I’ve been in this house 17 years now and it’s a good room to be able to bring small bands in. We get a really good professional sound because pretty much anything that has been earned in any way from recording here goes into high quality gear, so we’ve got some of the highest quality gear available.
We can do things in this small room that can be done in many big studios the only difference is the size of the room.
What sort of services do you provide here for the artist?
Here the idea of what we do is what’s called tracking – just record music from scratch with acoustic instruments only. I don’t do a lot of electronic work here. Most of its acoustic drums, acoustic guitars err…. amplifiers miked up, vocalists all that sort of stuff. So we record it first and second thing is we’ll mix it and make the song into a mix and then I’m also a Mastering Engineer, so we also finalise the master stuff ready for CD.
What to you are the main goals of recording, editing and mastering?
To end up with a product and there’s no other way to put it but a product that is of a standard that would be accepted as a top-class professional release.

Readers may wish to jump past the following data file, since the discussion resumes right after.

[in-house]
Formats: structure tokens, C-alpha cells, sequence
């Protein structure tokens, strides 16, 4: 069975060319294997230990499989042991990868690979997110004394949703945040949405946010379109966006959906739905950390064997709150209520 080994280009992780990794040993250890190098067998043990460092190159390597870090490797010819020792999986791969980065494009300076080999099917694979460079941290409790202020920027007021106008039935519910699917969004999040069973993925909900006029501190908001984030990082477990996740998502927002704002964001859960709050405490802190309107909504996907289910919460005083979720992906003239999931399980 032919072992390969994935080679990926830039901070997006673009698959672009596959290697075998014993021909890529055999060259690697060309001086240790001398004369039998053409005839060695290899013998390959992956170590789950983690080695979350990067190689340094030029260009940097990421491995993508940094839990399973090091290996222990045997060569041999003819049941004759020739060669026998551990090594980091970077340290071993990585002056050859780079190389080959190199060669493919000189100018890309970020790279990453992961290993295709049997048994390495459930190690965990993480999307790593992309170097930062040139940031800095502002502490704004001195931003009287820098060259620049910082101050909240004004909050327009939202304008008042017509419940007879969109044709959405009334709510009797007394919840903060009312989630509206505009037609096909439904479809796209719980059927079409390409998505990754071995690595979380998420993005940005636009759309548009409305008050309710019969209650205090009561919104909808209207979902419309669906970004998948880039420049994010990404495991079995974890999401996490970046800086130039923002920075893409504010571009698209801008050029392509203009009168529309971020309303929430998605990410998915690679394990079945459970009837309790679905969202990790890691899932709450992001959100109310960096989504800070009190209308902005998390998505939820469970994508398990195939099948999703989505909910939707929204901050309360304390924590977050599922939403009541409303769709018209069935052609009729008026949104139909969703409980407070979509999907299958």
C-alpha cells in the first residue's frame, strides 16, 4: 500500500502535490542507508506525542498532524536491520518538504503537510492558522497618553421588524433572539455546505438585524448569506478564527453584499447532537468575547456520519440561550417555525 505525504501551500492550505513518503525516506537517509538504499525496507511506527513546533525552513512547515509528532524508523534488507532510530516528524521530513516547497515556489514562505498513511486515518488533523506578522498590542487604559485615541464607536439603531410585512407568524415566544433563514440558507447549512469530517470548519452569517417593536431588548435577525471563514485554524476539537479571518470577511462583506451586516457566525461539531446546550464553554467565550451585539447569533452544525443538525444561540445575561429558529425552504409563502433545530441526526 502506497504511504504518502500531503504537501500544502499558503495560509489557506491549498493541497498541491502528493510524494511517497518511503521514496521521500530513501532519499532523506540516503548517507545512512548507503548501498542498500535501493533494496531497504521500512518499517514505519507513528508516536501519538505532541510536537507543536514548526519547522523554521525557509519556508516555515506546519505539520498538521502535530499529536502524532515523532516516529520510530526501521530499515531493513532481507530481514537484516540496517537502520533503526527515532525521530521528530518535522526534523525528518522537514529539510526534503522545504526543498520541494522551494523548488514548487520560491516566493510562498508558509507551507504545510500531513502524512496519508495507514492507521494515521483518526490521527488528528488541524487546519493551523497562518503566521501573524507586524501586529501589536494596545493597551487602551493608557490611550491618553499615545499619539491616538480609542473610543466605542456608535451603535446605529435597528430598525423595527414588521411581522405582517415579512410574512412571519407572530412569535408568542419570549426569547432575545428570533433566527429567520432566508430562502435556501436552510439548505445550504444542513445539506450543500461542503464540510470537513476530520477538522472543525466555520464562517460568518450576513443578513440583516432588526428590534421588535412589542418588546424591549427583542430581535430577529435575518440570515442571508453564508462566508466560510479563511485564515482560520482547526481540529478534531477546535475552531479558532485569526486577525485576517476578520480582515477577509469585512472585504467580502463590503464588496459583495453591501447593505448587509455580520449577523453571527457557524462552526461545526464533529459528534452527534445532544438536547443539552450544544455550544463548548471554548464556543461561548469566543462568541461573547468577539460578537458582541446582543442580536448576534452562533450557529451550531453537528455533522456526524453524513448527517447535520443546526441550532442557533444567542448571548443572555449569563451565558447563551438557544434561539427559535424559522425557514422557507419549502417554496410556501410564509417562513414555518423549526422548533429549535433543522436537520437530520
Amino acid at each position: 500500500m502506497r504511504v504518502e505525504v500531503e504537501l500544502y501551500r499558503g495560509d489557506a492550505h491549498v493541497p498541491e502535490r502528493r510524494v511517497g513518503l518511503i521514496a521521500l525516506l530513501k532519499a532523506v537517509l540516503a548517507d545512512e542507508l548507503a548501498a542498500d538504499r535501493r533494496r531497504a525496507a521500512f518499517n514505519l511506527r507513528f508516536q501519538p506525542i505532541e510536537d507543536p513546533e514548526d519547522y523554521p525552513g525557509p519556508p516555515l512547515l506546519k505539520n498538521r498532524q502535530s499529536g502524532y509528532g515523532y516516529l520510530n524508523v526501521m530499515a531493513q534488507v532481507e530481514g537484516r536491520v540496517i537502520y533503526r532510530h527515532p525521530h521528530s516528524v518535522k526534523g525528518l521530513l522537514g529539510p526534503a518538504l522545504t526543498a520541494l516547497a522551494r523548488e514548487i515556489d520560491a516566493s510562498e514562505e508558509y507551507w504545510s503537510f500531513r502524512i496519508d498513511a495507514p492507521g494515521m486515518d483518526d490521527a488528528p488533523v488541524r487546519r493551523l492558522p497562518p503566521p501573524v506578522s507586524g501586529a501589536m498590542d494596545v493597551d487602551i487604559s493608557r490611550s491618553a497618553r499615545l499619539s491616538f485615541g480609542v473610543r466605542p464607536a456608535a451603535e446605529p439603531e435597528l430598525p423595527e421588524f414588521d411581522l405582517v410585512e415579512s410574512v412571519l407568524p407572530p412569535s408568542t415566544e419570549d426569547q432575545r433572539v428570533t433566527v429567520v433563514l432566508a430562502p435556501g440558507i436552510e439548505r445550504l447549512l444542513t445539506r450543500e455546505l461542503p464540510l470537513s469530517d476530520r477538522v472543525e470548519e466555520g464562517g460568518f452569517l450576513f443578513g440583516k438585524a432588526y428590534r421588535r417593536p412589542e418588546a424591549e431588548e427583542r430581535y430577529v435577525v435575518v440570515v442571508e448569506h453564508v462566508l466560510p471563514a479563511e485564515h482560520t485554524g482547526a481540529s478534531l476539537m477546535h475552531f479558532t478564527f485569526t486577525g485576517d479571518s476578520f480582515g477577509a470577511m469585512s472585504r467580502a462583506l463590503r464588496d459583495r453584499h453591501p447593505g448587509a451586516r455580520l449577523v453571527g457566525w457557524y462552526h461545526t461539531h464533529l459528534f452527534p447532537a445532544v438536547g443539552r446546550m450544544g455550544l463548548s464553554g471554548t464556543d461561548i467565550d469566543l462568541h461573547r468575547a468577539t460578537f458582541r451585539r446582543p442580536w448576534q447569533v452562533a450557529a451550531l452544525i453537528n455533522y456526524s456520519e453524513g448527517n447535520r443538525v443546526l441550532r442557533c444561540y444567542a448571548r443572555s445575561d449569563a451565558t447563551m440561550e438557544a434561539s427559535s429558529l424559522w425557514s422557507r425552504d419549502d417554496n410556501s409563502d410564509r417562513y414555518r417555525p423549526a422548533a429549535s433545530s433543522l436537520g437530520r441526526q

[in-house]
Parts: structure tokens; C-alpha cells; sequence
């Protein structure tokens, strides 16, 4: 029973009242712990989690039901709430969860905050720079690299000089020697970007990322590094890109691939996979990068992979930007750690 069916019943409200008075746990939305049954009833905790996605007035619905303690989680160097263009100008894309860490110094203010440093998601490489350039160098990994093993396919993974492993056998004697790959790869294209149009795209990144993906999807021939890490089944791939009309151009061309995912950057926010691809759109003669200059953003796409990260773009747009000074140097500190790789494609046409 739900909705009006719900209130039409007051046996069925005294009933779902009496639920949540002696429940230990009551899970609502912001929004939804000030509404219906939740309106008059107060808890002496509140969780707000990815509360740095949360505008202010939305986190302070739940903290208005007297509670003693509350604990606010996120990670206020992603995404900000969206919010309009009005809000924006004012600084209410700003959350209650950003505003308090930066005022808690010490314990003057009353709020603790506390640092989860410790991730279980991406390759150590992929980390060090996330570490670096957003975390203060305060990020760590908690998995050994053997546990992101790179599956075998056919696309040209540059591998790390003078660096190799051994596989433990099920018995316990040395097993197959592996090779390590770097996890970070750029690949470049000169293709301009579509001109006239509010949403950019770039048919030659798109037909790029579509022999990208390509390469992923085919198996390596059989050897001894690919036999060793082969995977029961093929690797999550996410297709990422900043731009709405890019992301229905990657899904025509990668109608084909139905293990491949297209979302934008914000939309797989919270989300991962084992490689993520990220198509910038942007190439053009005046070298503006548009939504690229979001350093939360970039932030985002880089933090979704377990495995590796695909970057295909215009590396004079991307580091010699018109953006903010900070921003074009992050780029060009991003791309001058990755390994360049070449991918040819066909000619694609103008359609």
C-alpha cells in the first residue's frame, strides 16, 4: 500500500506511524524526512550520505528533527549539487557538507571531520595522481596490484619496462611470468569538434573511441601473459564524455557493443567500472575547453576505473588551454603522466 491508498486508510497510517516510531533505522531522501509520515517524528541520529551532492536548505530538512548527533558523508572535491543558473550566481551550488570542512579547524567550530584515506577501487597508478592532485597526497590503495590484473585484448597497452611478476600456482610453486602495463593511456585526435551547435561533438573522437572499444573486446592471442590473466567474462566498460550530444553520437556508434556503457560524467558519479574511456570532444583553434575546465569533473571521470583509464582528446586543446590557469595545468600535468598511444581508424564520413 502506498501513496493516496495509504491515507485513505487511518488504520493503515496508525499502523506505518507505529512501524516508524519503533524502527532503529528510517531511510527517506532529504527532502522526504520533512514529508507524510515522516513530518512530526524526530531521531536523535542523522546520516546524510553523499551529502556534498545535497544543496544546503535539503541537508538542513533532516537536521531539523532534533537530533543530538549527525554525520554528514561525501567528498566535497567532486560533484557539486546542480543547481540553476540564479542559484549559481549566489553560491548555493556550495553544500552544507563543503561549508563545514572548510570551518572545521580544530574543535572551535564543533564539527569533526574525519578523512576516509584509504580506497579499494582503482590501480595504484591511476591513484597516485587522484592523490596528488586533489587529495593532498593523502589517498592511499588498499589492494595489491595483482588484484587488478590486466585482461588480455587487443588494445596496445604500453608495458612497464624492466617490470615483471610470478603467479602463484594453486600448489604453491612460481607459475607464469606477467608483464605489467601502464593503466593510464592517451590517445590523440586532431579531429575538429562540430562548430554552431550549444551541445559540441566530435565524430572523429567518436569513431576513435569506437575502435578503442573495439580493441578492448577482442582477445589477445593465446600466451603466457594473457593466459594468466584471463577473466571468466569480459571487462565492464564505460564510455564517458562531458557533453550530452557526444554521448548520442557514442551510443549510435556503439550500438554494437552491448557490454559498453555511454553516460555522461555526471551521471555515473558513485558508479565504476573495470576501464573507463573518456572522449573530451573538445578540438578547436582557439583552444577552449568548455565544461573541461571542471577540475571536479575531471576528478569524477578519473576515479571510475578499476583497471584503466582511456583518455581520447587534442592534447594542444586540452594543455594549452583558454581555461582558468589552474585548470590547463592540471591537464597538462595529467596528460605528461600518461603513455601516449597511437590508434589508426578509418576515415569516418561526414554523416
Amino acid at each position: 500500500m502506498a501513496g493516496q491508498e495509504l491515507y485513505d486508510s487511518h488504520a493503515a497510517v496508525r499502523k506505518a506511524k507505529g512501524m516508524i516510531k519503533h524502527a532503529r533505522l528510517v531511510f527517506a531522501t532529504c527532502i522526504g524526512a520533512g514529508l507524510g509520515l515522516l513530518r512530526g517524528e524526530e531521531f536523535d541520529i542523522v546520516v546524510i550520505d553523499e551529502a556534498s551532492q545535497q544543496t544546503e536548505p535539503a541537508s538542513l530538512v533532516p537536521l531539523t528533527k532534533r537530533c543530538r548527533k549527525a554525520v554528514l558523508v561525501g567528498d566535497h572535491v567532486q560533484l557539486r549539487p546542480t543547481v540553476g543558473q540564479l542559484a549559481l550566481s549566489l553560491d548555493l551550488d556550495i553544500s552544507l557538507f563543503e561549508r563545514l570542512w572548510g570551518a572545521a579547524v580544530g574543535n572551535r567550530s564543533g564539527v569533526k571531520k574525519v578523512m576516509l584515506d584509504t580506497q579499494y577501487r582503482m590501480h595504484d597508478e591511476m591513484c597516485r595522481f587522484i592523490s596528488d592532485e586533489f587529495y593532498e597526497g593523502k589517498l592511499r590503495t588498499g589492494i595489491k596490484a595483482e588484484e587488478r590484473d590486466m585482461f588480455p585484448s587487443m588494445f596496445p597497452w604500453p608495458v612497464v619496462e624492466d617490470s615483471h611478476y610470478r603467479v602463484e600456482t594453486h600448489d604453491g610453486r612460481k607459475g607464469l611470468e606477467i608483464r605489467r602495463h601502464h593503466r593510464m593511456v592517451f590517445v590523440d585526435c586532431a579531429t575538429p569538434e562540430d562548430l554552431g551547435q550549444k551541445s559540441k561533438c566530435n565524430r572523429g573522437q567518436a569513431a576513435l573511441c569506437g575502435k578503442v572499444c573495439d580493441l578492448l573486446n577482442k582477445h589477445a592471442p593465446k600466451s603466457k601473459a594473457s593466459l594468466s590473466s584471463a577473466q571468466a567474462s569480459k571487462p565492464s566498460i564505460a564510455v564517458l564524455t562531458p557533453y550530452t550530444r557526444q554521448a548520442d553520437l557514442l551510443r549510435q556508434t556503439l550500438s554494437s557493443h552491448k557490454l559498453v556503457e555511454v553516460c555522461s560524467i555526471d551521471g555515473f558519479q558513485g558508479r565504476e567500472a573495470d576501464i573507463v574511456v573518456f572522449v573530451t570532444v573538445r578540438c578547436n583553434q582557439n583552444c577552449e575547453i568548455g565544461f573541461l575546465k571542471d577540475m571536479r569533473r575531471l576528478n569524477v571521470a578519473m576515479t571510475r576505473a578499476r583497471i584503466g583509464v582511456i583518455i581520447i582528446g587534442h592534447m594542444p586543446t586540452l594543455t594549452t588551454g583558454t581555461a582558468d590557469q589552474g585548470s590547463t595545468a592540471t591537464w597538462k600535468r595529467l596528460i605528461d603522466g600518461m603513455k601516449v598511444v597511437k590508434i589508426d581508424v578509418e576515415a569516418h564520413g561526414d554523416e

How much of a role does gear play versus the talents of the engineer?
That’s a very, very good question actually because I believe as a sound engineer we’ll always strive for the best gear, but you can put the best gear in the hands of someone who doesn’t know what they are doing and it will not be the best gear. It’s only the best gear when you’ve got the talent of the engineer to know what to do with it. You could give somebody a Maserati and they’ll wrap it around a light pole – because it’s a really good car but some people don’t know how to drive it.
With all the options available here at ‘The Studio’ – What’s your ‘Go To’ piece of equipment and why?
I think that is a little bit to narrow of a question really because there are various areas – if you were to talk about microphones, there’s a specific microphone I currently have that I wouldn’t want to do without. There’s a specific set of software that I would not want to do without. Everything I do here is done in a style that’s called ‘ In the Box’ which means you are recording into a computer and then you are mixing and doing everything on a computers screen like this here *points to screen laden with all sorts of prettiness* or that mixing channel there that’s how I do all my mixing so that’s working ‘In the Box’.
In your opinion – “Why doesn’t a ducks quack echo”?
*Chuckles* – I have no idea! *laughing*…I have heard this is true, but I’ve never taken a duck into an anechoic chamber to check it! I don’t know, and I’m not even convinced that it’s true! Any sound that hits a flat surface will reflect and if it reflects it will echo.
What are three mistakes artists make when coming into the studio for recording?